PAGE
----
In six weeks at a 2005 ballet camp, she shed 10 lbs., after already having lost 20, from a naturally thin 5'8" frame. When she came home, "I gasped," says mom Iora, a nurse, who brought her to a doctor where she was diagnosed with anorexia.
Kirsten didn't accept that she was sick. "It took six months to get me out of denial," she says. "I thought I was dieting. I was fine." But test results told another story: Her heart rate was low and her circulation and kidney function poor. She began seeing a psychologist and a nutritionist and gave up her ballet dreams. "I couldn't be in that world and be healthy," says Kirsten, who now majors in musical theater at the University of Cincinnati.
A year later, she surprised her family by entering the Miss Oakland County pageant. A beauty contest seems an odd fit for a recuperating anorexic, but Kirsten "was in recovery and felt good about herself," says Iora, whose own mom was 1944's Miss Michigan, a title Kirsten took last year. Now in the national spotlight, Kirsten wants to encourage women to "feel confident about their bodies." Anorexia, she says, "is not a pretty thing. It's awful."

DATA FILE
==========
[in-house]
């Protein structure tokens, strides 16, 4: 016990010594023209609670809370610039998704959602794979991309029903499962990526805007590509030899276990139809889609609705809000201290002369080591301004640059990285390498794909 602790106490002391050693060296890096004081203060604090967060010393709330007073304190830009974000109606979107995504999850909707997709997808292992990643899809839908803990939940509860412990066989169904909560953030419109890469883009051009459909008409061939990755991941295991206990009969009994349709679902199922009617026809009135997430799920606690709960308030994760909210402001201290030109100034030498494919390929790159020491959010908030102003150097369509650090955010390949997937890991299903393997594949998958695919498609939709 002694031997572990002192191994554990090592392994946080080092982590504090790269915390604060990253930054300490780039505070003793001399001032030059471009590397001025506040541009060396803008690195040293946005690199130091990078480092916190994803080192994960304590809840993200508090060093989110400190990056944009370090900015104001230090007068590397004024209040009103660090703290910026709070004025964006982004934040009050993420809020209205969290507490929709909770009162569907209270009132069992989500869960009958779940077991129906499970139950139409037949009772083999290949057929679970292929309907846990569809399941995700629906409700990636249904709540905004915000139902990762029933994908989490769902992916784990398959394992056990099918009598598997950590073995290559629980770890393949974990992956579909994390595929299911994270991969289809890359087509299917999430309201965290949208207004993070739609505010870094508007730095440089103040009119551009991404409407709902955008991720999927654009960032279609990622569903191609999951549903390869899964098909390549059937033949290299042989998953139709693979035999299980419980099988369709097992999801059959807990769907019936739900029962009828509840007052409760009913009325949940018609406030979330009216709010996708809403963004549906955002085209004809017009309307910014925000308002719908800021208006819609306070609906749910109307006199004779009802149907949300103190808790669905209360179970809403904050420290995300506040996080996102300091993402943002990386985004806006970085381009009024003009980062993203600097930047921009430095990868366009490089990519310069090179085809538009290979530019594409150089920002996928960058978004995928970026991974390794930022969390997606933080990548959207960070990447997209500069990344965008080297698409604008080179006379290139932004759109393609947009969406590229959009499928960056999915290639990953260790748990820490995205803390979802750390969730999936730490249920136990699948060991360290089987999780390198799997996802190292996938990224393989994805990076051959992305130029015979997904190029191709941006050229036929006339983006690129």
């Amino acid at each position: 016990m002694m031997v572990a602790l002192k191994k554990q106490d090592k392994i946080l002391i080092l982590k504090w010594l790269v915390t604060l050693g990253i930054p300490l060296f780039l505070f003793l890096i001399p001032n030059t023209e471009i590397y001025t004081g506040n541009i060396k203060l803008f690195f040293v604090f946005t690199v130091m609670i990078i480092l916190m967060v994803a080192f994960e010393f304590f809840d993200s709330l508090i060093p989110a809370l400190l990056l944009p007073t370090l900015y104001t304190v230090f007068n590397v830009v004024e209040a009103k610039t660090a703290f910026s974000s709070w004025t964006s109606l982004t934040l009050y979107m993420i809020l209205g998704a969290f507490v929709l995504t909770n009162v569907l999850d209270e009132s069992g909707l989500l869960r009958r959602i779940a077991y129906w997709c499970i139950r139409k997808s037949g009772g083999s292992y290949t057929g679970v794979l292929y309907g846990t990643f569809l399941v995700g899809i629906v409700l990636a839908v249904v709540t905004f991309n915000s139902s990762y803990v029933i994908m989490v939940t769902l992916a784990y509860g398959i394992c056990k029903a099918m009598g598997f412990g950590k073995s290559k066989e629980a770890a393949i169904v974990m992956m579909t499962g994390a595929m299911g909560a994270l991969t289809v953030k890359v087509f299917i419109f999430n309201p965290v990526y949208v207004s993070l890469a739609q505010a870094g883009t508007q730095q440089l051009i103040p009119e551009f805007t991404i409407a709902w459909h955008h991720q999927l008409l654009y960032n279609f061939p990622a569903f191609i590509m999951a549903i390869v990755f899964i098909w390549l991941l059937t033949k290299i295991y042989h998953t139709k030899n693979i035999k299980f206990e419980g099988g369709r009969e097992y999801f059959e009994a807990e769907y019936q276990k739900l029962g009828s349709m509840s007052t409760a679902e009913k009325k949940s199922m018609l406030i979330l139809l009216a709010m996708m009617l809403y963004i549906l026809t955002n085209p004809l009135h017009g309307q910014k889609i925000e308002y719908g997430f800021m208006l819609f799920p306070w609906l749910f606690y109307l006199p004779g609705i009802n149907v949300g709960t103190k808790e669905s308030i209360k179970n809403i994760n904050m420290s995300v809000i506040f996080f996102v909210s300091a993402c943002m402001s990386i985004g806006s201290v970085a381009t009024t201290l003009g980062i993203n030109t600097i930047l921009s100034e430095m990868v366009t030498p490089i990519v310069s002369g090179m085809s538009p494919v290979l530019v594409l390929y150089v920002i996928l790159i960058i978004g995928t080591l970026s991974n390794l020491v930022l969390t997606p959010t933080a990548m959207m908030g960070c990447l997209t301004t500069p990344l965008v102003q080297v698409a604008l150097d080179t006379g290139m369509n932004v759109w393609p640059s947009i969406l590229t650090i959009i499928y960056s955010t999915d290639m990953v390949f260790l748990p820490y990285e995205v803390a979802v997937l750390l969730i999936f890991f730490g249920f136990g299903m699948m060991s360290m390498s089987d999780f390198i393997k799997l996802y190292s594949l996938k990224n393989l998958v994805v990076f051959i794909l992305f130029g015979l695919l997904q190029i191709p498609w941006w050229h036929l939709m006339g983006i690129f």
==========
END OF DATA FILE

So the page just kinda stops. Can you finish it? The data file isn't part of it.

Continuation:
Growing up in Farmington Hills, Mich., Kirsten Haglund dreamed of being a ballerina. "I'd see older girls who would barely eat and dance so beautifully," says 19-year-old Haglund, who was crowned Miss America Jan. 26. At 15, she restricted herself to a "starvation diet"—no carbs, sugar or fat—worked out twice daily, and "if there was ever a situation where there was going to be food, like after church, I wouldn't go." Soon losing weight "became addictive."